World Reference Base for Soil Resources

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The World Reference Base for Soil Resources (WRB) is the international standard taxonomic soil classification system endorsed by the International Union of Soil Sciences (IUSS). It was developed by an international collaboration coordinated by the International Soil Reference and Information Centre (ISRIC) and sponsored by the IUSS and the FAO via its Land & Water Development division. It replaces the previous FAO soil classification.

The WRB borrows heavily from modern soil classification concepts, including USDA soil taxonomy, the legend for the FAO Soil Map of the World 1988, the Référentiel Pédologique and Russian concepts. The classification is based mainly on soil morphology as an expression of pedogenesis. A major difference with USDA soil taxonomy is that soil climate is not part of the system, except insofar as climate influences soil profile characteristics. As far as possible, diagnostic criteria match those of existing systems, so that correlation with national and previous international systems is as straightforward as possible.

The WRB is meant for correlation of national and local systems. The level of detail corresponds to USDA soil taxonomy subgroups, without the soil climate information. The second edition was not detailed enough for mapping at scales larger than about 1:200 000, and a third edition has been published, improving the system for soil mapping.[1][2]

Key[edit]

Conceptual identification key to the 32 reference soil groups:.[3] To properly classify a soil profile, the detailed procedures explained in the WRB report must be followed.

1. Soils with thick organic layers: Histosols (HS)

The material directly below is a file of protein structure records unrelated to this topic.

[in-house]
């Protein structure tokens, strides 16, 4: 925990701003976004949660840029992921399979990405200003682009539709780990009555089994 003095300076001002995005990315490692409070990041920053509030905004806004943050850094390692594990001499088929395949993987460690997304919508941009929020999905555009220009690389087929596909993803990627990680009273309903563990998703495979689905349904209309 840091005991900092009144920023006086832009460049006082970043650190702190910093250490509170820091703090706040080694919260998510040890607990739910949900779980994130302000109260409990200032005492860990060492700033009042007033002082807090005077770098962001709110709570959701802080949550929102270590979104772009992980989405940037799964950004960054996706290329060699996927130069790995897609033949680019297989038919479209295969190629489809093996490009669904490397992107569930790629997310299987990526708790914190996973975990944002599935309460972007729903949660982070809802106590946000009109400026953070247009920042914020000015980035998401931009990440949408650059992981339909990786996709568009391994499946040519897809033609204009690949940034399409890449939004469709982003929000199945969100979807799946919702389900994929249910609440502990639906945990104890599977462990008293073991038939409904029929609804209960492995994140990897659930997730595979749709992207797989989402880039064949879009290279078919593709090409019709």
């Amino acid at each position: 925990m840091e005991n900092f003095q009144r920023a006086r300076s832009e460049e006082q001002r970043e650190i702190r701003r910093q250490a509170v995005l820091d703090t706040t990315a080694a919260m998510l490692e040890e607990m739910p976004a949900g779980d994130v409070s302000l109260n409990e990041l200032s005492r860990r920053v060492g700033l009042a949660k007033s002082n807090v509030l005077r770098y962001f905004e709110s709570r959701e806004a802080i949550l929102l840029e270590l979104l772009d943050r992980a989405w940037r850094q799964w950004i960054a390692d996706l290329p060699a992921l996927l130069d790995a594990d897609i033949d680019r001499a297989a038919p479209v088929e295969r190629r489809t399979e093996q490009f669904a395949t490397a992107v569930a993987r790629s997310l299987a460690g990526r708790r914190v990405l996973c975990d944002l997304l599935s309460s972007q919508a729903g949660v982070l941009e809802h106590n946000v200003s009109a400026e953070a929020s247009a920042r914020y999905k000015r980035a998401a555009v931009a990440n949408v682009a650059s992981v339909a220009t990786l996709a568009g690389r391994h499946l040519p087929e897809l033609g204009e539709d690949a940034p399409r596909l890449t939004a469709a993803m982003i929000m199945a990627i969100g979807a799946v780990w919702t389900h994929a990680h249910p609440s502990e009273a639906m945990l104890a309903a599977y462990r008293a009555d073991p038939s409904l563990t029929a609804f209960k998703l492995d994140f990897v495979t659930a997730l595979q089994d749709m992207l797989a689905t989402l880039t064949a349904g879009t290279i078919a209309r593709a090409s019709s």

2. Soils with strong human influence
Soils with long and intensive agricultural use: Anthrosols (AT)
Soils containing many artefacts: Technosols (TC)
3. Soils with limited rooting due to shallow permafrost or stoniness
Ice-affected soils: Cryosols (CR)
Shallow or extremely gravelly soils: Leptosols (LP)
4. Soils influenced by water
Alternating wet-dry conditions, rich in swelling clays: Vertisols (VR)
Floodplains, tidal marshes: Fluvisols (FL)
Alkaline soils: Solonetz (SN)
Salt enrichment upon evaporation: Solonchaks (SC)
Groundwater affected soils: Gleysols (GL)
5. Soils set by Fe/Al chemistry
Allophanes or Al-humus complexes: Andosols (AN)
Cheluviation and chilluviation: Podzols (PZ)
Accumulation of Fe under hydromorphic conditions: Plinthosols (PT)
Low-activity clay, P fixation, strongly structured: Nitisols (NT)
Dominance of kaolinite and sesquioxides: Ferralsols (FR)
6. Soils with stagnating water
Abrupt textural discontinuity: Planosols (PL)
Structural or moderate textural discontinuity: Stagnosols (ST)
7. Accumulation of organic matter, high base status
Typically mollic: Chernozems (CH)
Transition to drier climate: Kastanozems (KS)
Transition to more humid climate: Phaeozems (PH)
8. Accumulation of less soluble salts or non-saline substances
Gypsum: Gypsisols (GY)
Silica: Durisols (DU)
Calcium carbonate: Calcisols (CL)
9. Soils with a clay-enriched subsoil
Albeluvic tonguing: Albeluvisols (AB)
Low base status, high-activity clay: Alisols (AL)
Low base status, low-activity clay: Acrisols (AC)
High base status, high-activity clay: Luvisols (LV)
High base status, low-activity clay: Lixisols (LX)
10. Relatively young soils or soils with little or no profile development
With an acidic dark topsoil: Umbrisols (UM)
Sandy soils: Arenosols (AR)
Moderately developed soils: Cambisols (CM)
Soils with no significant profile development: Regosols (RG)

Soil groups[edit]

Following is a highly simplified description of each reference soil group.

Code Soil type Brief description
AC Acrisols Red, brown or yellow coloured soil, develops in areas of intense weathering, has a clay rich B horizon